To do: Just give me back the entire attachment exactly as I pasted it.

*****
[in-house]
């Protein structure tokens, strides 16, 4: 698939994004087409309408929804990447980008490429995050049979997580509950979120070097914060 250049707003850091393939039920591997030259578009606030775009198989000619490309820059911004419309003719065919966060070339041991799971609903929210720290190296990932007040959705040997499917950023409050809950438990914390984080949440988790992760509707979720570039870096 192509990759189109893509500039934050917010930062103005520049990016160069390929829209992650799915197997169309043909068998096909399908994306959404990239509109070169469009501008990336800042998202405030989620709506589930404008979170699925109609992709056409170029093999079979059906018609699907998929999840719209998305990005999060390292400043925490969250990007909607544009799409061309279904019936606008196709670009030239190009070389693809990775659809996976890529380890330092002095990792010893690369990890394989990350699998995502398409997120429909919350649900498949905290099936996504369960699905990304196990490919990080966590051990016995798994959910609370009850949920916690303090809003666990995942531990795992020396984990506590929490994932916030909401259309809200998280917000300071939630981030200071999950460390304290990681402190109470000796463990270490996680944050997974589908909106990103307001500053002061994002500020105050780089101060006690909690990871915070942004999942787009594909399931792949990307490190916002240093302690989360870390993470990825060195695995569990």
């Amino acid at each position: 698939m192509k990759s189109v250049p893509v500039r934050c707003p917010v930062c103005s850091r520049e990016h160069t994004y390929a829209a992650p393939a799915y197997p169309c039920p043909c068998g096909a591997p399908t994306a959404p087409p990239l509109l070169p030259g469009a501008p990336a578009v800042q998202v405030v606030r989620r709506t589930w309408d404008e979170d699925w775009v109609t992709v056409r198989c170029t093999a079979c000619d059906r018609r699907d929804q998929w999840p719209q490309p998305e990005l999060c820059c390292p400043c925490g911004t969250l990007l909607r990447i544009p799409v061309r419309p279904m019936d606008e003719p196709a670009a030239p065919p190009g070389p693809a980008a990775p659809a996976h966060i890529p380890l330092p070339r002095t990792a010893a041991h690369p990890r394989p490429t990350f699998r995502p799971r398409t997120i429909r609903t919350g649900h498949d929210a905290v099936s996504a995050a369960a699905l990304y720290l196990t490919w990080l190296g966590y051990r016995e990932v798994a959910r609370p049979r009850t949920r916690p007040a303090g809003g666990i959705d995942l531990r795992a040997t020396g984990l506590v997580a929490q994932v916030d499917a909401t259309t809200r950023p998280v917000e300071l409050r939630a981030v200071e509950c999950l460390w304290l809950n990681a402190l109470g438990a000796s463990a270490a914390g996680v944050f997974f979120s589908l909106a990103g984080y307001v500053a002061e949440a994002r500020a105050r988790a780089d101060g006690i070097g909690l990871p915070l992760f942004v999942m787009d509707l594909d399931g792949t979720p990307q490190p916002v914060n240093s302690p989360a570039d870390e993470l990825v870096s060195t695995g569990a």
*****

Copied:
[in-house]
């Protein structure tokens, strides 16, 4: 698939994004087409309408929804990447980008490429995050049979997580509950979120070097914060 250049707003850091393939039920591997030259578009606030775009198989000619490309820059911004419309003719065919966060070339041991799971609903929210720290190296990932007040959705040997499917950023409050809950438990914390984080949440988790992760509707979720570039870096 192509990759189109893509500039934050917010930062103005520049990016160069390929829209992650799915197997169309043909068998096909399908994306959404990239509109070169469009501008990336800042998202405030989620709506589930404008979170699925109609992709056409170029093999079979059906018609699907998929999840719209998305990005999060390292400043925490969250990007909607544009799409061309279904019936606008196709670009030239190009070389693809990775659809996976890529380890330092002095990792010893690369990890394989990350699998995502398409997120429909919350649900498949905290099936996504369960699905990304196990490919990080966590051990016995798994959910609370009850949920916690303090809003666990995942531990795992020396984990506590929490994932916030909401259309809200998280917000300071939630981030200071999950460390304290990681402190109470000796463990270490996680944050997974589908909106990103307001500053002061994002500020105050780089101060006690909690990871915070942004999942787009594909399931792949990307490190916002240093302690989360870390993470990825060195695995569990």
């Amino acid at each position: 698939m192509k990759s189109v250049p893509v500039r934050c707003p917010v930062c103005s850091r520049e990016h160069t994004y390929a829209a992650p393939a799915y197997p169309c039920p043909c068998g096909a591997p399908t994306a959404p087409p990239l509109l070169p030259g469009a501008p990336a578009v800042q998202v405030v606030r989620r709506t589930w309408d404008e979170d699925w775009v109609t992709v056409r198989c170029t093999a079979c000619d059906r018609r699907d929804q998929w999840p719209q490309p998305e990005l999060c820059c390292p400043c925490g911004t969250l990007l909607r990447i544009p799409v061309r419309p279904m019936d606008e003719p196709a670009a030239p065919p190009g070389p693809a980008a990775p659809a996976h966060i890529p380890l330092p070339r002095t990792a010893a041991h690369p990890r394989p490429t990350f699998r995502p799971r398409t997120i429909r609903t919350g649900h498949d929210a905290v099936s996504a995050a369960a699905l990304y720290l196990t490919w990080l190296g966590y051990r016995e990932v798994a959910r609370p049979r009850t949920r916690p007040a303090g809003g666990i959705d995942l531990r795992a040997t020396g984990l506590v997580a929490q994932v916030d499917a909401t259309t809200r950023p998280v917000e300071l409050r939630a981030v200071e509950c999950l460390w304290l809950n990681a402190l109470g438990a000796s463990a270490a914390g996680v944050f997974f979120s589908l909106a990103g984080y307001v500053a002061e949440a994002r500020a105050r988790a780089d101060g006690i070097g909690l990871p915070l992760f942004v999942m787009d509707l594909d399931g792949t979720p990307q490190p916002v914060n240093s302690p989360a570039d870390e993470l990825v870096s060195t695995g569990a």